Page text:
This is the third volume in the Gold Digging Series which previously covered Kanye West and Jay Z. This time round the attention is focussed on Tupac and this CD contains the full original tracks of some 20 songs which were sampled as the basis for some of Tupac’s biggest hits.

Any people now list Tupac as the biggest selling Hip Hop artist of all time with over 73 million albums sold world wide and having an astonishing 17 top ten singles in the USA. Some of Tupac’s biggest songs are covered here including the hits Changes, Do For Love, California Love and Mad At Ya amongst many others.

Disc 1

01. Bobby Caldwell – What You Won’t Do For Love
02. Bruce Hornsby & The Range – The Way It Is
03. Ronnie Hudson – Wet Coast Pop Lock
04. Joe Cocker – Woman To Woman
05. Linda Clifford – Never Gonna Stop
06. Kool & The Gang – Winter Sadness
07. JB’s – Spank
08. DeBarge – Dream
09. Dennis Edwards – Don’t Look Any Further
10. Quincy Jones – Body Heat

Disc 2
01. Zapp – Computer Love
02. Minnie Riperton – Inside My Love
03. Funkadelix – Get Off Your Ass & Jam
04. Five Stairsteps – Ooh Child
05. Sly & The Family Stone – Sing A Simple Song
06. Mr Mister – Broken Wings
07. The O’Jays – Brandy
08. The Bar Kays – Holy Ghost
09. Cameo – Candy
10. People’s Choice – Do It Anyway You Wanna

We are taken through the obvious funky sounds of James Brown (Blind Man Can’t See and Spank) as well as Sly & The Family Stone (Sing A Simple Song) through to the more modern examples of Cameo (Candy) and the quite unexpected Bruce Hornsby & The Range (The Way It Is).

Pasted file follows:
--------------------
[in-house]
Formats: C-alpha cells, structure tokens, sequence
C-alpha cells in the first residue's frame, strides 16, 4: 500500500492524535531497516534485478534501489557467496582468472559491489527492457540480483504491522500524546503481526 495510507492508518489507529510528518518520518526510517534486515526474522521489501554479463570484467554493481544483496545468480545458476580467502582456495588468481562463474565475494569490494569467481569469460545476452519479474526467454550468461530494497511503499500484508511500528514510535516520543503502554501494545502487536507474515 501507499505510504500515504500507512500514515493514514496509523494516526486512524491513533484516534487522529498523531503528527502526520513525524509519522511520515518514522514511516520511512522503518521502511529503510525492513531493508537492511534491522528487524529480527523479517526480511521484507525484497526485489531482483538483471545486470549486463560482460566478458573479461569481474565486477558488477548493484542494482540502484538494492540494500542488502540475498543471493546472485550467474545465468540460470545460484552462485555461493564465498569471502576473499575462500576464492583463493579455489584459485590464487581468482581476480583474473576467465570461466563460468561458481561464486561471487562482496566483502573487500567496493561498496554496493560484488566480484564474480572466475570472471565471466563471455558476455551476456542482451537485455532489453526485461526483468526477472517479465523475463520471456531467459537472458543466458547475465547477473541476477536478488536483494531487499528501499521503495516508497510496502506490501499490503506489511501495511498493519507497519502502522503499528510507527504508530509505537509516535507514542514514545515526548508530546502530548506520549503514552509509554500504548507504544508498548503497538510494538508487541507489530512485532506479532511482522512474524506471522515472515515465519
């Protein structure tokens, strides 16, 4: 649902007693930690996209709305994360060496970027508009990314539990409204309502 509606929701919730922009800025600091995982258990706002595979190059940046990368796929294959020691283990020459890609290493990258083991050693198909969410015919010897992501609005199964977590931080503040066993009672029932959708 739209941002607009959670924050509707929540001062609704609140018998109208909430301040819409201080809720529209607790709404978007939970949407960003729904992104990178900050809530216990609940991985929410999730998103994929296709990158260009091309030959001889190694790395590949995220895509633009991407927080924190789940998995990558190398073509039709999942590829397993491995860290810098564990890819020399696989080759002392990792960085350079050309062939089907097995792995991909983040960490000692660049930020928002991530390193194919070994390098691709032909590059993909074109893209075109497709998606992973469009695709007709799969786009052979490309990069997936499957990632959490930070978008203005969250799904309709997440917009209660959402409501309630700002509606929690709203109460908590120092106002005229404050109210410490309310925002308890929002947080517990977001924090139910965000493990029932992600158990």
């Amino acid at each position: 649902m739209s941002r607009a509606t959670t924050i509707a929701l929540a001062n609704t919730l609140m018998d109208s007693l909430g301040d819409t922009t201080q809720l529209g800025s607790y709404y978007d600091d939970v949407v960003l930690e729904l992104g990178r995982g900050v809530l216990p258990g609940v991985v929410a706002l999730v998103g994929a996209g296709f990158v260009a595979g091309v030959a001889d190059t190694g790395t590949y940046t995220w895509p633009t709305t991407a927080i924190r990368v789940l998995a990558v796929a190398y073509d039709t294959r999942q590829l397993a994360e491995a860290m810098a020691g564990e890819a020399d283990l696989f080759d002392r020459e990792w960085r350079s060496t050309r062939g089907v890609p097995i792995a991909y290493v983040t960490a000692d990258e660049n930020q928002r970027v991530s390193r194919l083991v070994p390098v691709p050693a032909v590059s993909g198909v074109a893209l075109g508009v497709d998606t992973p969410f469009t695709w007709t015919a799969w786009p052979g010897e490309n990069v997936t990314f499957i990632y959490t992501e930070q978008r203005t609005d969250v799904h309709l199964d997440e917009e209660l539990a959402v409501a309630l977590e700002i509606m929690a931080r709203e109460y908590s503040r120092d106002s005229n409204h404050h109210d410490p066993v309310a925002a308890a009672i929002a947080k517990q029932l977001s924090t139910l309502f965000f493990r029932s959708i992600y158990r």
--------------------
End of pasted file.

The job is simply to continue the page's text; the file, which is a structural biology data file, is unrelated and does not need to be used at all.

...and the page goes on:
I love this sort of thing as I used to go digging for breaks and now this CD means many are delivered in one easy batch. If you want to sample them up it isn’t as easy as wax because you can’t put the needle right onto the break as you could with a record, but at the same time, many producers will not touch these samples as they have been used before.

You can be original and chop them up or use unexpected bits of the tracks, but for me this is more interesting just to listen to. Firstly because it is interesting to see how producers hooked up the bits they sampled and how appallingly obvious some of the uses are, but also because these days I am tired with so much Hip Hop and I can prefer to listen to the original breaks.

There are some great tracks on here and it rates as a compilation even if you take away all the Tupac connections. Even if you are a breaks collector it is unlikely that you will have all of these in your collection, although there could be a good few you’d have already. So I would recommend this release, both to Tupac fans, but also to anyone who has receptive and open ears. Check it out.

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